About this Research Topic
Exercise promotes cardiometabolic wellness and is effective in the prevention and treatment of cardiovascular disease, diabetes, and obesity-related conditions. Despite unequivocal evidence of the cardiovascular benefits conferred by exercise, the mechanisms by which the cardiovascular system adapts to exercise remain poorly understood. Epidemiological evidence suggests that the protective effects of physical activity on cardiovascular disease are nearly double that which would be predicted based on changes in traditional risk factors; overall, 50% of the protection afforded by physical activity remains unexplained. Clearly, knowledge of the mechanisms that initiate or sustain beneficial cardiovascular adaptations would contribute to the general goal of achieving or maintaining health and stemming the tide of cardiometabolic disease. Nevertheless, several obstacles complicate our understanding how exercise promotes cardiovascular health. These include: the genetic and environmental factors that elicit different and sometimes maladaptive responses to exercise; an appropriate understanding of how exercise modulates cardiovascular health in the backdrop of pathology; the integrative nature and emergent health phenotype elicited by exercise, which can sometimes conflict with the reductionist approaches commonly used to determine mechanism; and the harmonization of basic and translational research approaches and findings. Overcoming these hurdles would appear to require a more personalized approach for optimizing exercise-induced cardiovascular benefits as well as better contiguity between basic and translational researchers. The purpose of this issue is to provide up-to-date reviews that highlight basic and translational work in the area, which we hope will not only integrate our current understanding, but synthesize and crystallize nascent questions that will help the field move forward.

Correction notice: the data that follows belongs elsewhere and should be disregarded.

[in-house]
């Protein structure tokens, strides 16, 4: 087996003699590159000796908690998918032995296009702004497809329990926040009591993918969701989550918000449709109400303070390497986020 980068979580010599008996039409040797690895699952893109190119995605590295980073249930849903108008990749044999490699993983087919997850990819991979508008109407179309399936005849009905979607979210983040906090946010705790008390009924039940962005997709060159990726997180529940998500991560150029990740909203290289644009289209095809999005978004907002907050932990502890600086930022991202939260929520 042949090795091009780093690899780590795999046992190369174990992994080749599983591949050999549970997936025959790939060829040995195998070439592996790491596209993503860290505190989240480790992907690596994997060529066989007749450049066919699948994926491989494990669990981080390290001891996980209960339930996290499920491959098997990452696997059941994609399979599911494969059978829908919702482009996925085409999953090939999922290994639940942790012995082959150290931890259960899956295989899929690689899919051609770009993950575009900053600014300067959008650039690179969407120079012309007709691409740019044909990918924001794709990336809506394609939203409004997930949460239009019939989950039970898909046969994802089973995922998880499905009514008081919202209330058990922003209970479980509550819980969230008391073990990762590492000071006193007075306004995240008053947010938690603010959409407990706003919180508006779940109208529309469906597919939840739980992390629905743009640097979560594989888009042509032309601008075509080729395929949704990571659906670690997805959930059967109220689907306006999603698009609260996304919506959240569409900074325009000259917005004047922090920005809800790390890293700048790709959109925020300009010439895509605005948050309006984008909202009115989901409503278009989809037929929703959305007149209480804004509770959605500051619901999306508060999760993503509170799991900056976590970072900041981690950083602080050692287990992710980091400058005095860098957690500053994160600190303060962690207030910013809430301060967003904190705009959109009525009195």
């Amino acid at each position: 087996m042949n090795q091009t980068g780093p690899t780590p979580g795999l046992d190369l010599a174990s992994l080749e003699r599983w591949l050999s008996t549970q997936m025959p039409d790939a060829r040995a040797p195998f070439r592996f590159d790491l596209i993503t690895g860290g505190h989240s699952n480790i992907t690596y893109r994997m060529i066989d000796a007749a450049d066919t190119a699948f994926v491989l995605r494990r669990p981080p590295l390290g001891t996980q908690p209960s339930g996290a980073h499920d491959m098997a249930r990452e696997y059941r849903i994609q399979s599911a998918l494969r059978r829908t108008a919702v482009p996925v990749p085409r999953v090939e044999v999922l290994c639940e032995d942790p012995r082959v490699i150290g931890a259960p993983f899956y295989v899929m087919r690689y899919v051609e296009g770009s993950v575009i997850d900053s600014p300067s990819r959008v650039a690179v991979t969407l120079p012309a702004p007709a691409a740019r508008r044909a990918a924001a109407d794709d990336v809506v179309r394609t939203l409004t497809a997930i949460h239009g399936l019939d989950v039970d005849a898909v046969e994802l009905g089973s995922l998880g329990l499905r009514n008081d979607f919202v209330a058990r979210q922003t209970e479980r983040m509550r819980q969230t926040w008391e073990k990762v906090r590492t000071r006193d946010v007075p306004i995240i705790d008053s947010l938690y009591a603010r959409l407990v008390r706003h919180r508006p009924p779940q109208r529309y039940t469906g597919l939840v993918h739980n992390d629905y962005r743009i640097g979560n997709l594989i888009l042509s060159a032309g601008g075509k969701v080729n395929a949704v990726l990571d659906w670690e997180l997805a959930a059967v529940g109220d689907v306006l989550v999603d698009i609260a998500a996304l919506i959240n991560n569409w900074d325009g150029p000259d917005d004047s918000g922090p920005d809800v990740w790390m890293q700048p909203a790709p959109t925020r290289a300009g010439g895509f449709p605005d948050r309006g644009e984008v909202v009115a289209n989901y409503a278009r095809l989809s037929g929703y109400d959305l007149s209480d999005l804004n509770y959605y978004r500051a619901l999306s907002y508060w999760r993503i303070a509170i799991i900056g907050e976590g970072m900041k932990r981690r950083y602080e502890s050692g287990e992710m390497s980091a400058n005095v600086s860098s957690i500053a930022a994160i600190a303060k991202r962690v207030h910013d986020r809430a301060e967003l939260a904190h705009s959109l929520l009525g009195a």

“Exercise should be regarded as tribute to the heart.” – Gene Tunney, 1897–1978 CE
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